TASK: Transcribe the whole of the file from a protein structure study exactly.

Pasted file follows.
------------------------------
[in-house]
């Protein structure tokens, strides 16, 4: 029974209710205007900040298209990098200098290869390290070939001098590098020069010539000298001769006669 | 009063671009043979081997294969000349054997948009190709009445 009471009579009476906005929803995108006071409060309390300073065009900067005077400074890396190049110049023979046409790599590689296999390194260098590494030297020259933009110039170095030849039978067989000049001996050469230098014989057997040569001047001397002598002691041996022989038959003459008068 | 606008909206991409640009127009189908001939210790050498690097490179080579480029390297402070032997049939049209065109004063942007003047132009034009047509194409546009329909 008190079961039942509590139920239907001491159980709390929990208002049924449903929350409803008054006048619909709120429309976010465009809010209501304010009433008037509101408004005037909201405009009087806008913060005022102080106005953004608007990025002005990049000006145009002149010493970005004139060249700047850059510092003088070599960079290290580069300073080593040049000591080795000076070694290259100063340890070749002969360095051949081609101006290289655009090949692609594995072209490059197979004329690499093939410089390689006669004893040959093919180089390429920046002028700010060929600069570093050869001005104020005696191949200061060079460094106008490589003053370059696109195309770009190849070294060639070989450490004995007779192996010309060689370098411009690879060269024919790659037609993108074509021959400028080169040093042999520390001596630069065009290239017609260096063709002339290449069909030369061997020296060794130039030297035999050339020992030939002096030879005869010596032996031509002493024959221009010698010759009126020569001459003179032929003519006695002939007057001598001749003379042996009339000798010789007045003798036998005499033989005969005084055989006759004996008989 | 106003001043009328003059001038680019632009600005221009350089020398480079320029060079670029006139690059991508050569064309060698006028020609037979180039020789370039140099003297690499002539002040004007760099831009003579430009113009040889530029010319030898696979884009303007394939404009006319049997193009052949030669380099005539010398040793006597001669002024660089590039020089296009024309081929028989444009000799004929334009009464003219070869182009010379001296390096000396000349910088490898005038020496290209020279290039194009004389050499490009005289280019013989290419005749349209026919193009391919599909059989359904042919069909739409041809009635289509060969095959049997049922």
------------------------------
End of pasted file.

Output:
[in-house]
């Protein structure tokens, strides 16, 4: 029974209710205007900040298209990098200098290869390290070939001098590098020069010539000298001769006669 | 009063671009043979081997294969000349054997948009190709009445 009471009579009476906005929803995108006071409060309390300073065009900067005077400074890396190049110049023979046409790599590689296999390194260098590494030297020259933009110039170095030849039978067989000049001996050469230098014989057997040569001047001397002598002691041996022989038959003459008068 | 606008909206991409640009127009189908001939210790050498690097490179080579480029390297402070032997049939049209065109004063942007003047132009034009047509194409546009329909 008190079961039942509590139920239907001491159980709390929990208002049924449903929350409803008054006048619909709120429309976010465009809010209501304010009433008037509101408004005037909201405009009087806008913060005022102080106005953004608007990025002005990049000006145009002149010493970005004139060249700047850059510092003088070599960079290290580069300073080593040049000591080795000076070694290259100063340890070749002969360095051949081609101006290289655009090949692609594995072209490059197979004329690499093939410089390689006669004893040959093919180089390429920046002028700010060929600069570093050869001005104020005696191949200061060079460094106008490589003053370059696109195309770009190849070294060639070989450490004995007779192996010309060689370098411009690879060269024919790659037609993108074509021959400028080169040093042999520390001596630069065009290239017609260096063709002339290449069909030369061997020296060794130039030297035999050339020992030939002096030879005869010596032996031509002493024959221009010698010759009126020569001459003179032929003519006695002939007057001598001749003379042996009339000798010789007045003798036998005499033989005969005084055989006759004996008989 | 106003001043009328003059001038680019632009600005221009350089020398480079320029060079670029006139690059991508050569064309060698006028020609037979180039020789370039140099003297690499002539002040004007760099831009003579430009113009040889530029010319030898696979884009303007394939404009006319049997193009052949030669380099005539010398040793006597001669002024660089590039020089296009024309081929028989444009000799004929334009009464003219070869182009010379001296390096000396000349910088490898005038020496290209020279290039194009004389050499490009005289280019013989290419005749349209026919193009391919599909059989359904042919069909739409041809009635289509060969095959049997049922």